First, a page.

Death has closed the book on the controversial life of Harriet Klausner.

The prolific book reviewer had a unique talent that brought her online fame: She could speed-read through up to six books a day. Harnessing this skill, Klausner became a cultural phenomenon.

For much of the ‘oughts, she was the #1 ranked reviewer on Amazon.com. As her influence in the book industry grew, publishers began sending her review copies of upcoming novels, sometimes as many as 50 a week. In 2006, Time Magazine even named Klausner a person who had significant impact on the information age.

That impact was lessened, somewhat, when Amazon instituted a new ranking system. Although Klausner’s “top reviewer” rating dropped to #2,410, the site continued to honor her contributions by naming her the #1 Hall of Fame Reviewer — a recognition she earned in 11 different years.

“During the 2000s, Klausner was a well-known name in online book circles, and it was rare to see any popular title on Amazon without a Klausner customer review at the top of the list. She was an important part of the history of Amazon, and deserves to be remembered as such,” TeleRead editor Chris Meadows said.

Born and raised in the Bronx, Klausner was always surrounded by literature. Her father worked at the McGraw-Hill publishing house, which meant her childhood home was filled to the brim with books. As an adult, she earned a master’s degree in library science, did a stint as an advance reader for the Doubleday Book Club, labored at several book stores and worked as an acquisition librarian.

Klausner’s desire to become a critiquing machine was sparked while writing a monthly review column of recommended reads. Once her son Eric was born, she launched a freelance writing career and began building her brand as a popular reviewer of genre fiction.

“I enjoy a heated romance, especially written by the Sandras — Chastain and Brown. I love science fiction and fantasy when the realm feels real. Horror is entertaining to me when the vampires seem as if they are another living (dead?) species. [Dean] Koontz remains my king. However, I particularly take pleasure from almost all the sub-genres of mystery to include comic books starring Batman and Ms. Tree,” Klausner once said.

Yet there were books that simply didn’t hold the Georgia resident’s interest.

“I do not enjoy nonfiction,” she said, “especially biographies (boring) or most westerns.”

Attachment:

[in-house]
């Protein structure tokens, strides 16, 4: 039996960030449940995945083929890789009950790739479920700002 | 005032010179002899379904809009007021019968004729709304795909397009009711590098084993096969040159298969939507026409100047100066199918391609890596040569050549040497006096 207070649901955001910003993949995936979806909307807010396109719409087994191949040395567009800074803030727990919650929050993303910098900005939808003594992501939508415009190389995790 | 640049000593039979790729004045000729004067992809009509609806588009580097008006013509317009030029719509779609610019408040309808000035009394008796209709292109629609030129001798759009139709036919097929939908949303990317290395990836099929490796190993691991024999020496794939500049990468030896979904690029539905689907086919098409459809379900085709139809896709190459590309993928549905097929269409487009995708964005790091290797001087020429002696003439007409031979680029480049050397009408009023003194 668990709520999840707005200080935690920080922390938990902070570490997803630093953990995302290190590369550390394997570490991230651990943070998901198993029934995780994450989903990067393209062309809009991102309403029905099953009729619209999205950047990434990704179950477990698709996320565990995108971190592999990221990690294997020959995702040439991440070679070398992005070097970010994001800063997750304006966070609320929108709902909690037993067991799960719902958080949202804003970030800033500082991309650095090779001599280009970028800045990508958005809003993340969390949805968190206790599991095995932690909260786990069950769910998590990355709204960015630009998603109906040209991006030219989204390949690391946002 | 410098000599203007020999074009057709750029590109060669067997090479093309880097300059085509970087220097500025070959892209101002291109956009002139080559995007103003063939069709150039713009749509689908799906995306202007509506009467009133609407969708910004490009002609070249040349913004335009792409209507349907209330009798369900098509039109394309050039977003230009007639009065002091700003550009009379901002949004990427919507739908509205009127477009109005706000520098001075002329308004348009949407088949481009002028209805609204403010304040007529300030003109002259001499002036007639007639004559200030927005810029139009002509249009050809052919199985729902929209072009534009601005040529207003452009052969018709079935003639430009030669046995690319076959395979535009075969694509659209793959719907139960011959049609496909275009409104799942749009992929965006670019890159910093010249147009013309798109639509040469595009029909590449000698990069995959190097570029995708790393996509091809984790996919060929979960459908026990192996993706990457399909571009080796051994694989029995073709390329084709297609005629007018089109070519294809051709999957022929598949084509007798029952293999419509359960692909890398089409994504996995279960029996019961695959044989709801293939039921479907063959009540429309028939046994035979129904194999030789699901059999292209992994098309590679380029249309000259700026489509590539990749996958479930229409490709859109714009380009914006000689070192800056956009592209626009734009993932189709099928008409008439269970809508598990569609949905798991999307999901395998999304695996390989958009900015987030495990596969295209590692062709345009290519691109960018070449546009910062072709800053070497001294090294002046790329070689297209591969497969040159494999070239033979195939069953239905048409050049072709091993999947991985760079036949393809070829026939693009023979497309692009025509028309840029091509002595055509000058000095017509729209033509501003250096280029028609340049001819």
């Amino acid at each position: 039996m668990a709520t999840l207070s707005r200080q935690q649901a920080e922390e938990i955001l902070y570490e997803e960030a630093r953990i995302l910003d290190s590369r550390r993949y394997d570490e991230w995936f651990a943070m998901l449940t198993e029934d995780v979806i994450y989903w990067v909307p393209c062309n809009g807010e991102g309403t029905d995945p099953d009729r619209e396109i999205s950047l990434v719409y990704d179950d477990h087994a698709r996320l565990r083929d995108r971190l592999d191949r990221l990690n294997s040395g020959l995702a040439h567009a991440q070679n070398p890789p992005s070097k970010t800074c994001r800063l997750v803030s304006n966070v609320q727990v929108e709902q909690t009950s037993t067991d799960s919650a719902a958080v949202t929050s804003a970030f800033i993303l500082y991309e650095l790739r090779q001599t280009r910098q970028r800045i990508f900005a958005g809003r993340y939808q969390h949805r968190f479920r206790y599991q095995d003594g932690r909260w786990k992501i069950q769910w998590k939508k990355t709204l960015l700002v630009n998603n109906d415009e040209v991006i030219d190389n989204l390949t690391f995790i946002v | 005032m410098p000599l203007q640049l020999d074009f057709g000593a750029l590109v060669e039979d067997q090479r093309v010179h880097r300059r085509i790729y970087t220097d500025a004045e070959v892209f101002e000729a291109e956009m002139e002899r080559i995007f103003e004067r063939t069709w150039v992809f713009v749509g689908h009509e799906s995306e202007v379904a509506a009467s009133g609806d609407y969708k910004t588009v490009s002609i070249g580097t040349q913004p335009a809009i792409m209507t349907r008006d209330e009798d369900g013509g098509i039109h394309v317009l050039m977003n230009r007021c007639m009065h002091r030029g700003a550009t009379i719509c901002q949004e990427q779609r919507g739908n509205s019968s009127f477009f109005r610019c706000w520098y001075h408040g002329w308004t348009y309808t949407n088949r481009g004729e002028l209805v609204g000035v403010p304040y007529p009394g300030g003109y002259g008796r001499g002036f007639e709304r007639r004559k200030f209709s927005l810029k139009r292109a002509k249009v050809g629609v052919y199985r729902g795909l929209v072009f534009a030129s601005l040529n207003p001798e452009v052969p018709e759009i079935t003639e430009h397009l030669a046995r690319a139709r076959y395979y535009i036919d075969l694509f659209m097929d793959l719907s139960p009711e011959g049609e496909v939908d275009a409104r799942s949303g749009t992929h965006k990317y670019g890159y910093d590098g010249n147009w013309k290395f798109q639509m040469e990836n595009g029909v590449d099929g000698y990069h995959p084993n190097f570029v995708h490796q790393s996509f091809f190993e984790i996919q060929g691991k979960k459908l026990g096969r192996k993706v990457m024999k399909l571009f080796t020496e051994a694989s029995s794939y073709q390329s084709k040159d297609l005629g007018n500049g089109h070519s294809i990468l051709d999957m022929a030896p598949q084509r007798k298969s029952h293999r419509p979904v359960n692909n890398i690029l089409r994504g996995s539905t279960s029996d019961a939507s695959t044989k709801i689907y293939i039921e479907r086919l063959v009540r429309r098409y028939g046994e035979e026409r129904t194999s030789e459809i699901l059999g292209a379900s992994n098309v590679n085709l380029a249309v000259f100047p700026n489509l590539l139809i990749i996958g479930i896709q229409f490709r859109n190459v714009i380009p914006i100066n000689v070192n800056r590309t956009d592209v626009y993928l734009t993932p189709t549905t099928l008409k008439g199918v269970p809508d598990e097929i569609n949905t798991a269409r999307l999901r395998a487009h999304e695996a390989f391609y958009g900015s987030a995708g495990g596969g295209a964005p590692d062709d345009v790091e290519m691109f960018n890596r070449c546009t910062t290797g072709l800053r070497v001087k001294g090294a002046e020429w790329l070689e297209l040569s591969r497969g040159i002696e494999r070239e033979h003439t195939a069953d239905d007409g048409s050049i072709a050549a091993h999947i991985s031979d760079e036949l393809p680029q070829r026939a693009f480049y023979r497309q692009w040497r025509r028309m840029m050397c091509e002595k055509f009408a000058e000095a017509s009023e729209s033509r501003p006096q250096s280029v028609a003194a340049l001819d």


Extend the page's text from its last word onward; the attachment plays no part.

Illness and insomnia helped to turn Klausner into a homebound, book-reading, review-writing machine. Over the course of 15 years, she posted 31,014 reviews on Amazon, including a positive critique of John Benedict’s medical thriller “Adrenaline,” and a rave review for “Onward, Drake!” by Larry Correia, both of which appeared just days before her death.

Thousands of readers revered her efforts, buying novels based on her generally glowing reviews. Authors also considered the act of getting “Klausnered” a rite of passage since her reviews often helped to boost the average ranking of new tomes. One author, John Birmingham, even named a character in his novel “Designated Targets” after her, though Klausner failed to disclose this fact when she reviewed the book.

Romance novelist Elizabeth Delisi, whose books received blurbable accolades from Klausner, praised her critiques.

Harriet was a wonderful reviewer, whose support of new authors gave many of them the hope to keep on writing. She will be sorely missed,” Delisi said in an online condolence book.

Sara Nelson, the editorial director of Amazon.com and a contributor to the blog Omnivoracious, described Klausner as the “best kind of reader.”

“It’s no surprise that she had major credibility with Amazon readers and book lovers; her reviews garnered more than 119,000 ‘helpful’ votes over the years,” Nelson noted. “In other words, people counted on her thoughts.”

Klausner also had countless vocal detractors. Many people posted complaints on her reviews claiming she was a fraud; they simply didn’t believe she could possibly read so many books. Others accused her of being a collective of reviewers all writing under the same moniker in order to achieve fame and receive free copies of books.

Some readers disliked the style of her reviews, which frequently just summarized the story with a bit of positive opinion at the end. Some took issue with the fact that she gave so many four- or five-star ratings. And then there were those who groused that Klausner didn’t disclose the fact that she received thousands of books, including not-for-sale advanced review copies, from publishers.

In profiles and interviews, Klausner addressed a few of these issues. On Books ‘N’ Bytes, she scoffed at the fraud claims, describing herself as a “hyper-speed-reader.” She told The New York Times that she was able to get through so many novels because many weren’t very long.

“You ever read a Harlequin romance?” she asked. “You can finish it in one hour.”

Klausner also defended her decision to avoid writing negative reviews by declaring herself a member of the “if you don’t have anything nice to write, don’t write anything at all” school of literary criticism. If, after 50 pages, a book didn’t capture her interest, she’d just cast it aside and move on to another.

“I have one basic criterion: A book should entertain me and take me away from the rest of the world,” she told the Wall Street Journal.

To the rest of her detractors, Klausner’s response was simple and pointed: “Get a life. Read a book.”

Klausner died on Oct. 15. Cause of death was not released. She was 63. When describing how she’d like to be remembered, Klausner said her husband Stan had already devised the perfect epitaph: “Give me literature or give me death.”